That's the thing, though - I think that a lot of visual kei fandom is rooted in buying merch/etc. when that's just not how most music fans operate these days. The problem with visual kei's accessibility doesn't begin and end with their merch-selling capabilities - it starts with getting people on board in the first place and keeping them engaged. I think a lot of that is rooted in a strong internet presence. As unfortunate as it is, we're not living in the era of CD sales and purchased merchandise any more - at least outside of live shows (and even then, arguable) - and while I understand the importance of those things (trust me, I spent 10 years of my life on the road as a down-on-my-luck-broke-as-a-joke DIY musician), I think we're expecting far too much of the average consumer to conflate fandom with opening one's wallet. (again, not arguing for rightness, just reality) Past that, I still find that a lot of the lack of international interest in VK is that it is classically very difficult to enter and navigate as a fandom. Not only are fans classically elitist (visual kei is one of the only fandoms I've encountered where people have actively hoarded content from their faves with the explicit purpose of keeping it from others), the artists do not follow the same sort of cues that most other bands do and they don't engage their fans in the same way, either. I mean really, this conversation can extend into the realm of photo-free gigs and cheki sales - things that I absolutely understand, but are likely doing more harm than good in the long-term nowadays (an easy buck to make from the aforementioned horny fan, but something that simultaneously makes these artists feel very distant and "unattainable," which just isn't sustainable in a world where the concept of the "rockstar" has basically been deconstructed entirely.) Add that to too-expensive albums and merchandise and no matter how interested one is, it requires a lot more cash and die-hard effort to support someone you enjoy. Again, most of this is being analyzed from a strictly Western point of view, but really just trying to answer the opening question. Japan clearly functions very differently from the rest of the world when it comes to music, but VK still feels even further removed. I highly doubt we'd ever see some major international renaissance focused on kote kei groups or something - stuff like that is and always will be incredibly niche - but there are a lot of bands in the game right now that have HUGE crossover potential and if paired up with the right artists would skyrocket in popularity on an international scale.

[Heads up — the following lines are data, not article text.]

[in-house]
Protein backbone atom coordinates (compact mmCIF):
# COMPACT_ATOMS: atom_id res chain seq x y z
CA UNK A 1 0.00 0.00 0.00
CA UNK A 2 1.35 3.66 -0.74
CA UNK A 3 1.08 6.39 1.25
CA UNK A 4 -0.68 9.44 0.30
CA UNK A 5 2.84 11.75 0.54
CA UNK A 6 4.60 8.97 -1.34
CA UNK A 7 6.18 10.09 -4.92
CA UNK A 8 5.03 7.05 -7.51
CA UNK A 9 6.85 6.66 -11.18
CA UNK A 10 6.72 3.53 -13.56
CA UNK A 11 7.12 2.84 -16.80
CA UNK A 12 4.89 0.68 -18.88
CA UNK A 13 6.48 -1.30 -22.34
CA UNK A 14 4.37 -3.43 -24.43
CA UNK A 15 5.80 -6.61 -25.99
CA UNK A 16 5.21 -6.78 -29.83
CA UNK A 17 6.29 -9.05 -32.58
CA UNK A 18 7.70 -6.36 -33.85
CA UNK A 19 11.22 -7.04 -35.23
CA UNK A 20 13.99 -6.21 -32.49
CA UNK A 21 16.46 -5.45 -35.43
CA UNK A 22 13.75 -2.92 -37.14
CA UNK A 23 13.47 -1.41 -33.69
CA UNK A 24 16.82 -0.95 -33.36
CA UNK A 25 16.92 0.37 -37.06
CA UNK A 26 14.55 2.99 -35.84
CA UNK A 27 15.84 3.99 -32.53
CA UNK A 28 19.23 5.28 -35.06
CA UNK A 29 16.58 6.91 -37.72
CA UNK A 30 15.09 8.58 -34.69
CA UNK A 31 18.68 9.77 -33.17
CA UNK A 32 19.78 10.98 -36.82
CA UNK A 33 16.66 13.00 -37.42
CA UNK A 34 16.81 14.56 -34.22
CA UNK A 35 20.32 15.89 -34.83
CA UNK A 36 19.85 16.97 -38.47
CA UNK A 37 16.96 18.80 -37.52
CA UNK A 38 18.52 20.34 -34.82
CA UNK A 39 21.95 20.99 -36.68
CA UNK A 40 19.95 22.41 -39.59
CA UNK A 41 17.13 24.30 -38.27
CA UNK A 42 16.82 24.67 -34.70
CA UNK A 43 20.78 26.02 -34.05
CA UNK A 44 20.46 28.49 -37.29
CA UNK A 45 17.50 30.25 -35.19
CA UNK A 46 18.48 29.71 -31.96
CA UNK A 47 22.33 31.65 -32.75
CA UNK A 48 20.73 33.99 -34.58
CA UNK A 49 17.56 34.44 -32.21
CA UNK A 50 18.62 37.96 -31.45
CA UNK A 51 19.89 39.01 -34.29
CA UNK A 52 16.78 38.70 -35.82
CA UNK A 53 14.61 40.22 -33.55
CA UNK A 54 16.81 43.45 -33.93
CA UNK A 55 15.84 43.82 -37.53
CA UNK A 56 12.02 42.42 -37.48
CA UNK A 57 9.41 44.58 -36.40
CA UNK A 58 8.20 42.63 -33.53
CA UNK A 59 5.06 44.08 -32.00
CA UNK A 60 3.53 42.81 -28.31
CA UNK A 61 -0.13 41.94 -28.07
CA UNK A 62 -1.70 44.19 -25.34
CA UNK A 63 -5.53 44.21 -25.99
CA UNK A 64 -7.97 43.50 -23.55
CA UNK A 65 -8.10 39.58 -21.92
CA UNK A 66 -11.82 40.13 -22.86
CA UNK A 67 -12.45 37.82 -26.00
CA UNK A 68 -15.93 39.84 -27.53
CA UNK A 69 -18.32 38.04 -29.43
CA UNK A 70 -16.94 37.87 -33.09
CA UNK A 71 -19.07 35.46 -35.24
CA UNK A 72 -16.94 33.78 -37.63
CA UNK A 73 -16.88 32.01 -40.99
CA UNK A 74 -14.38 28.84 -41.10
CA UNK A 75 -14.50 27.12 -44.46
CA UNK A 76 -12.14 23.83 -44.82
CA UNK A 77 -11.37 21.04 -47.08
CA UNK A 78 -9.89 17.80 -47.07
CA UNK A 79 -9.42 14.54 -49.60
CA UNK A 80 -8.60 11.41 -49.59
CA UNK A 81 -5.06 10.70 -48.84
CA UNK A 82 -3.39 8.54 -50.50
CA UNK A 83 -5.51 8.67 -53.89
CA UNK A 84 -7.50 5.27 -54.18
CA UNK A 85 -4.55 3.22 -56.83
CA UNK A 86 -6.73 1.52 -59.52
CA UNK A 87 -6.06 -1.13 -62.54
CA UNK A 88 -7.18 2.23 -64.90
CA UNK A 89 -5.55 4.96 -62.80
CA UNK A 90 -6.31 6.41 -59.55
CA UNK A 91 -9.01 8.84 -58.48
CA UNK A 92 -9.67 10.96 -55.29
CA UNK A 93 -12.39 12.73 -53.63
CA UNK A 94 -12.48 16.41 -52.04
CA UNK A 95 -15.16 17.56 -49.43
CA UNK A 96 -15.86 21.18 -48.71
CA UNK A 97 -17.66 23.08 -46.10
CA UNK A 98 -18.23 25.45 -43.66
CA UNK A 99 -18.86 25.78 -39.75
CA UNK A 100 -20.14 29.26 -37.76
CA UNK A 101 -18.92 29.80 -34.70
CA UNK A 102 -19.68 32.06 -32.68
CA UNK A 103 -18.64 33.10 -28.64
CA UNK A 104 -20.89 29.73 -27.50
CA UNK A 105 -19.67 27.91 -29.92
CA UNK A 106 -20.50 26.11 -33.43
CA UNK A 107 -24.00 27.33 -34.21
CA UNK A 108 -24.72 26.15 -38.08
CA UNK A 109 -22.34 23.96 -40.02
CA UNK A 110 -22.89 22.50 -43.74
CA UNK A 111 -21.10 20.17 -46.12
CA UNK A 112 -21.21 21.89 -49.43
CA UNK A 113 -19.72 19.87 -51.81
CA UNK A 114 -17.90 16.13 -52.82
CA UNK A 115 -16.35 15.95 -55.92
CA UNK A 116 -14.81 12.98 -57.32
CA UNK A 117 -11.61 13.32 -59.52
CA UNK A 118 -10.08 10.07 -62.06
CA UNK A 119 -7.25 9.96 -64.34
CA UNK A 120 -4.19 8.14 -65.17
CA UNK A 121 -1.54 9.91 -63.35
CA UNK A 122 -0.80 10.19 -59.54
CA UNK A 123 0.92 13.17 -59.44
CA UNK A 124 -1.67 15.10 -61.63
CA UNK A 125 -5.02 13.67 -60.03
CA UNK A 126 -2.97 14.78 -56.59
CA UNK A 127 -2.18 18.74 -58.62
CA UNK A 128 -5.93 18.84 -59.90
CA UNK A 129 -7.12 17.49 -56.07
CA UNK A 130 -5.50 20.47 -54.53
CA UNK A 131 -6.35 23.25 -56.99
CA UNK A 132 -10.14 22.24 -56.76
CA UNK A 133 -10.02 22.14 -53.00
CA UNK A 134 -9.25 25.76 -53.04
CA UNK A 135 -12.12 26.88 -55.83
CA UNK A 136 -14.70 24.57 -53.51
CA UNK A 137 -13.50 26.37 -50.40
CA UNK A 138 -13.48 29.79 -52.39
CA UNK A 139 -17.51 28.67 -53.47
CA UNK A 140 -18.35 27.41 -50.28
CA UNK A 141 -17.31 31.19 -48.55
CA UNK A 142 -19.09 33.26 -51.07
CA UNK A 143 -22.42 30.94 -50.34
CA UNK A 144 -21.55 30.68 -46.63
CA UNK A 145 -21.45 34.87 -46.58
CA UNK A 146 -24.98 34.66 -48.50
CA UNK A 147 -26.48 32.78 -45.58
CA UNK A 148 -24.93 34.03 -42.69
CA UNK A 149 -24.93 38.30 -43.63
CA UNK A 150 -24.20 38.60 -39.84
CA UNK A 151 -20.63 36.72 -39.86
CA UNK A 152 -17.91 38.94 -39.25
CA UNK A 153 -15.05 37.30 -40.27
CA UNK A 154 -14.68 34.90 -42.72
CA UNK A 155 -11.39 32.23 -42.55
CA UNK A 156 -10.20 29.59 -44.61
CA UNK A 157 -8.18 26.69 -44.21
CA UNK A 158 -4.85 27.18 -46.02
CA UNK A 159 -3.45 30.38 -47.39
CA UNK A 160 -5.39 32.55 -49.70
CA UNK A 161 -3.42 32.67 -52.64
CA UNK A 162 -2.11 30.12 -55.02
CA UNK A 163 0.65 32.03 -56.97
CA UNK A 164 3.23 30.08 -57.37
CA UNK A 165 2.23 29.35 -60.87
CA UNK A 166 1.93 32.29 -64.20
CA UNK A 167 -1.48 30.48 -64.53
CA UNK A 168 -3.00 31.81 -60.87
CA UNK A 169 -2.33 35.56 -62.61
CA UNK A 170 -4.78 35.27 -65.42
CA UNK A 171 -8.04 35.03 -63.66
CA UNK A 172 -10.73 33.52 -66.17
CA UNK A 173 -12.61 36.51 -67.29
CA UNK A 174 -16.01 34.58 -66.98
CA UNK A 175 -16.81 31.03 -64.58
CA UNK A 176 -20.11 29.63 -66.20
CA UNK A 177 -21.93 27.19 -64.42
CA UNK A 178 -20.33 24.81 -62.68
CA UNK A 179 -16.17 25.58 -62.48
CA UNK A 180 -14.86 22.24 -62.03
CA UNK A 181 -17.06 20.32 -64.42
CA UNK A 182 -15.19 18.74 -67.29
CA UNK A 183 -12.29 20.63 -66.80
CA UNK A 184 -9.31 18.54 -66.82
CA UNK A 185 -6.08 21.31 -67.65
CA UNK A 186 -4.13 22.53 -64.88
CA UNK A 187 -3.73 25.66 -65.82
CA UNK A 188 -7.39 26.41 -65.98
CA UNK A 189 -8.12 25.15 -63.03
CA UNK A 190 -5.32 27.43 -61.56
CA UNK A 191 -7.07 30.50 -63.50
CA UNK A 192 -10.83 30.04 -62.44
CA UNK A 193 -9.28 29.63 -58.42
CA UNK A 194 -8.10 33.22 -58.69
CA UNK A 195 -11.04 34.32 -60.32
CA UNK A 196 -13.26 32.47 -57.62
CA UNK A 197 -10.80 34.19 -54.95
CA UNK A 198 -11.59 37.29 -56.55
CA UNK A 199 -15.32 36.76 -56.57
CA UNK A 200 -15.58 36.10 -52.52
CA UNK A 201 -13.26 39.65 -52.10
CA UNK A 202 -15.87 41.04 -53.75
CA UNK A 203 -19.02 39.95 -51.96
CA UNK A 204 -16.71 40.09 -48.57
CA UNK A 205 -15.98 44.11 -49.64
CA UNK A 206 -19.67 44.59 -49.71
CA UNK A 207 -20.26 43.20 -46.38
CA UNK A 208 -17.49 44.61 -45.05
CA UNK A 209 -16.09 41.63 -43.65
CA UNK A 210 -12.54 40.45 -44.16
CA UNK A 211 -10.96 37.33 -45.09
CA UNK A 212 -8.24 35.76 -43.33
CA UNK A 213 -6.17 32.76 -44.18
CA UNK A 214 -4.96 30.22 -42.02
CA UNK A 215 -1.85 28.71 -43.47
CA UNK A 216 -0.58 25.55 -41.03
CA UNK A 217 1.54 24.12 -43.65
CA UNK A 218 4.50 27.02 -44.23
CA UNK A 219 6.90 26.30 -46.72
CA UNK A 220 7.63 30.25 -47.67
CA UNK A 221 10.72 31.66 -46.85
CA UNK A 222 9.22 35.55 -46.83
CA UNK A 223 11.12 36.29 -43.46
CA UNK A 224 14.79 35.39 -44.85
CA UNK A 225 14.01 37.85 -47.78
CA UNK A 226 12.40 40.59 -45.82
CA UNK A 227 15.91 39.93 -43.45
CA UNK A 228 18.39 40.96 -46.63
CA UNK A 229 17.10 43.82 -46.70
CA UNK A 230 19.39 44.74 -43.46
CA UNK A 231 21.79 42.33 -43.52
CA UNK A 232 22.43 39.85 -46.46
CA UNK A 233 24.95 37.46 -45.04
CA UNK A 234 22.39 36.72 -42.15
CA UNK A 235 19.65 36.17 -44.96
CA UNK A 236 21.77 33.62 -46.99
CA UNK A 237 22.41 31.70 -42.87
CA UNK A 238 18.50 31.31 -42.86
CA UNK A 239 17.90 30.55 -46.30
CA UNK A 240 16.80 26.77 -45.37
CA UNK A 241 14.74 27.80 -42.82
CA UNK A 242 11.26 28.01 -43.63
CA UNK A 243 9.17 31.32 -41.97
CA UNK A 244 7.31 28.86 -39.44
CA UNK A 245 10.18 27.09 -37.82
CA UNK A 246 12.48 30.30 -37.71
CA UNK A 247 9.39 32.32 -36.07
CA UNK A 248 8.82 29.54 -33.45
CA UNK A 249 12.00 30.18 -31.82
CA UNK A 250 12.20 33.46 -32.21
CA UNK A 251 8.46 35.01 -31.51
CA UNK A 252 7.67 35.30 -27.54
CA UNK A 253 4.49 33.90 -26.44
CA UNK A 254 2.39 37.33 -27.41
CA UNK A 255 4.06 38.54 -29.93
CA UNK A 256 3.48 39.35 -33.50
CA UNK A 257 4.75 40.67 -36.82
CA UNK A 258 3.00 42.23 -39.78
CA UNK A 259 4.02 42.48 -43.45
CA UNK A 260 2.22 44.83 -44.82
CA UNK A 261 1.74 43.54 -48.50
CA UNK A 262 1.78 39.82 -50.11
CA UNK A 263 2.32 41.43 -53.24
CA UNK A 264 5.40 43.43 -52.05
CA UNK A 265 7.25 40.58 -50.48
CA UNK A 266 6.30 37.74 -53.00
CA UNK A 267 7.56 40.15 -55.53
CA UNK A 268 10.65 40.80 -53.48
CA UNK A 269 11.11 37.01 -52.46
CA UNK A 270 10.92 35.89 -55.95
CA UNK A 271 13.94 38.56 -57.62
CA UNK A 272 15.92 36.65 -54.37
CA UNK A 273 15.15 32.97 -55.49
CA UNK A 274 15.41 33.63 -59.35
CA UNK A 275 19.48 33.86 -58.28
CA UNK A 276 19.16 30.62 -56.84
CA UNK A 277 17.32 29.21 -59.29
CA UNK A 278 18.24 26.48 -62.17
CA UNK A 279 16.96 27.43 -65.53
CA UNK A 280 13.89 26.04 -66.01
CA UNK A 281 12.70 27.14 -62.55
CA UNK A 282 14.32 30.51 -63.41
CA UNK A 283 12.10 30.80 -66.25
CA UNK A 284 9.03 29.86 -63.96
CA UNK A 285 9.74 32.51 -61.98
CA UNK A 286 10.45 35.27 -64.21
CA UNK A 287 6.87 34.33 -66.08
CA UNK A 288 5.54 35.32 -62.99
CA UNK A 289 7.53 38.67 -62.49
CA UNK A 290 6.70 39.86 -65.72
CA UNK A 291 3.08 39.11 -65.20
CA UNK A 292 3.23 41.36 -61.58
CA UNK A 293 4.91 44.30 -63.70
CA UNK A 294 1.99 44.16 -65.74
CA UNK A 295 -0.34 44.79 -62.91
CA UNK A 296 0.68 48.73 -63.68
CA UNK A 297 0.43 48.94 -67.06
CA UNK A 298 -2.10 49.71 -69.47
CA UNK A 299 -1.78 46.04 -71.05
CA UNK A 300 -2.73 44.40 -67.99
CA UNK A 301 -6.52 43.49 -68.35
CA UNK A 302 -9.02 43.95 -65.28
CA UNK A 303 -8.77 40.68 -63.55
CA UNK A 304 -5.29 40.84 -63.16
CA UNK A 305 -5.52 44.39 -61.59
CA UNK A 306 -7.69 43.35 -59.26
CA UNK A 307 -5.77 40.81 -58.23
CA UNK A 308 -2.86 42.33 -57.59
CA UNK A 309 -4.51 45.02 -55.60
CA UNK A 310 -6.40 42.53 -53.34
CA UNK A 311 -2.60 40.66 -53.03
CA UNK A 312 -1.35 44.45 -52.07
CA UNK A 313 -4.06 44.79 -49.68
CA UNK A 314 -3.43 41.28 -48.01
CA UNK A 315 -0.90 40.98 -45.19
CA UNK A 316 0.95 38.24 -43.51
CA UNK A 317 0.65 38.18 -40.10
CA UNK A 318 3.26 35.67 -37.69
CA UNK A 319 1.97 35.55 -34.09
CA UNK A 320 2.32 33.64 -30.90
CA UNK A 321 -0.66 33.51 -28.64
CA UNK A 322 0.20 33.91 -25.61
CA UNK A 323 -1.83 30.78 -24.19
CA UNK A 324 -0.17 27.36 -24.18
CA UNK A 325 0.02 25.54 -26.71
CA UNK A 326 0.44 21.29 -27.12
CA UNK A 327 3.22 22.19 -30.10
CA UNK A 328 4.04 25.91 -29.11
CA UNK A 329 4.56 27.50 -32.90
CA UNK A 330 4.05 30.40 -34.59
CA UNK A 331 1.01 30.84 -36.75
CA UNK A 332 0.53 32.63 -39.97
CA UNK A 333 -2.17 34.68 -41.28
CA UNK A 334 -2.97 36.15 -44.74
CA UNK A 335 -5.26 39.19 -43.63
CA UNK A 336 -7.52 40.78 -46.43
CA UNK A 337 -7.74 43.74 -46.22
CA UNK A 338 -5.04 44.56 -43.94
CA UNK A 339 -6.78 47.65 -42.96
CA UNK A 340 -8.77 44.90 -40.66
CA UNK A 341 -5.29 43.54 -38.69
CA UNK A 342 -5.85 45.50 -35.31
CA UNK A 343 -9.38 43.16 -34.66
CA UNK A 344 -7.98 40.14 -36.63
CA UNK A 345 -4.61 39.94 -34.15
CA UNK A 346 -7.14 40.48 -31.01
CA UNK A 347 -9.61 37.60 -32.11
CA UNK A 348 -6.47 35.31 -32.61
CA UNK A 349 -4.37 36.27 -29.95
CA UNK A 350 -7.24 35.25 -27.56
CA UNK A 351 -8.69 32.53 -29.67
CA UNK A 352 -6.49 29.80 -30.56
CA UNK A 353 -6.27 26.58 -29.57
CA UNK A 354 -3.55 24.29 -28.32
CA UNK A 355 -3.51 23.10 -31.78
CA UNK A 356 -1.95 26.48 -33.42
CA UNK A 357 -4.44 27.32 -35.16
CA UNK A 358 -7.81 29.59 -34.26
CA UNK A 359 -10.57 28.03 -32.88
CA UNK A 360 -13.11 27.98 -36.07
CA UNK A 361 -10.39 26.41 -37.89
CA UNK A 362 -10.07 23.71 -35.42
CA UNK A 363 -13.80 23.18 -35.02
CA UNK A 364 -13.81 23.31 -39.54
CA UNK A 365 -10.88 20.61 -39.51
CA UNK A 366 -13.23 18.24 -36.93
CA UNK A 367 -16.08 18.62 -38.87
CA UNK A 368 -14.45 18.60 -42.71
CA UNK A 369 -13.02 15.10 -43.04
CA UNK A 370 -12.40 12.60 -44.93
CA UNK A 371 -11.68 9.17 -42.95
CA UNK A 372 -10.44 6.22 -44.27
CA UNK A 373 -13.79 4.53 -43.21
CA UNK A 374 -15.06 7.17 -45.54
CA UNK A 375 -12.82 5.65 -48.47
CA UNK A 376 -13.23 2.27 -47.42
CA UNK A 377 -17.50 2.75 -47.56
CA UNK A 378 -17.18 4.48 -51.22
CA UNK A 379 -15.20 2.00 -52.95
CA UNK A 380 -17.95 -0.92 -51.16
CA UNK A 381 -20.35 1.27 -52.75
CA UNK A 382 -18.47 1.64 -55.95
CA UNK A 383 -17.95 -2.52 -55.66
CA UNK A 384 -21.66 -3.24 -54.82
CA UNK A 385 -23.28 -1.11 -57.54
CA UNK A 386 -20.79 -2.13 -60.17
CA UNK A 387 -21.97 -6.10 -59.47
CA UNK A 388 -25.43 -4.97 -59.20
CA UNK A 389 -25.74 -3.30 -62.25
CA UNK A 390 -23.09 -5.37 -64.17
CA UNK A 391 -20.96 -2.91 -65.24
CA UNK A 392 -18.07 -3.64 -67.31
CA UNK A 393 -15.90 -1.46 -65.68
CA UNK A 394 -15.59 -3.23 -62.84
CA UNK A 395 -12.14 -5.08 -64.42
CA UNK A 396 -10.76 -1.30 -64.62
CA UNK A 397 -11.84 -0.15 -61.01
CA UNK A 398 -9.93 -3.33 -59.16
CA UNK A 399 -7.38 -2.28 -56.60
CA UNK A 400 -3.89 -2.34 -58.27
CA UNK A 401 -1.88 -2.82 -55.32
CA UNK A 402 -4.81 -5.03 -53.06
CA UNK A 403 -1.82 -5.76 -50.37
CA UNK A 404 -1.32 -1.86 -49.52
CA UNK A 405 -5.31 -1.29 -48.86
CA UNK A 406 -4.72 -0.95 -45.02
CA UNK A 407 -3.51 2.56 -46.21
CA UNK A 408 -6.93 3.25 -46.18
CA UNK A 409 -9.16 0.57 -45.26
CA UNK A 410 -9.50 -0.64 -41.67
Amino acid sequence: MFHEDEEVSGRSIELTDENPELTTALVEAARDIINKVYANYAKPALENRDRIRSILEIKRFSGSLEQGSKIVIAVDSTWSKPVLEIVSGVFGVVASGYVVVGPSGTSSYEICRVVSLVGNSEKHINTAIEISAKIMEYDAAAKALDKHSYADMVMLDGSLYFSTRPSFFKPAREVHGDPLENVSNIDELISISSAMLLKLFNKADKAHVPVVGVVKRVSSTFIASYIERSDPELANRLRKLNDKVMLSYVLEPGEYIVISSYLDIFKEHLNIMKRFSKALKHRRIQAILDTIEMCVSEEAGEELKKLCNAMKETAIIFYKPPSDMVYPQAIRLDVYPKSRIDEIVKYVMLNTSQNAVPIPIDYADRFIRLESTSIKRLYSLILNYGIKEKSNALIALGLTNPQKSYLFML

14. nomemorial

    I know it's been brought up a lot already, but I think social media is probably going to be what sets the heavy-hitters apart from other bands in the scene from now on. I think it's part of the reason why gulu gulu has picked up so much steam so quickly (outside of just being really good) - they're VERY active on social media and also seem very interactive with fans. I've noticed a trend toward more activity (especially on Twitter/Insta) from a lot of smaller artists/bands, too, but it seems a bit further removed from their actual "craft" so to speak. I think there may be a bit more "hype" generated for these artists if they just get better at the social media part of the modern music "game."
  15. nomemorial

    I'll just say it? Visual kei as an international music scene is and has for many years felt incredibly elitist and gatekeepy. There are very few places to interact and discuss it, very few reliable international news outlets, and even as those things do pop up or grow they seem to fade away just as quickly or come off so dense that it's hardly worth the effort. Add to that the fact that it has a very high cost of entry for supporting bands with your wallet ($15+ for a single? $30+ for an album on CD? Multiple types?) and a minimal chance of ever getting to see your "fave" live, it often feels like more effort than it's worth in a world where there is basically an endless supply of good music and over 90% of it is much easier to consume. I respect the idea of wanting more people to enjoy something you enjoy - but I don't think it's effective when packaged in a way that makes it seem "better" or "more valid" than other things. Hell, I'm pretty sure most of the people on here enjoy visual kei with a certain level of self-awareness that it's extremely niche (and kind of goofy) ((and often honestly kind of really bad)) but we still dig it for our own reasons.
×
×
  • Create New...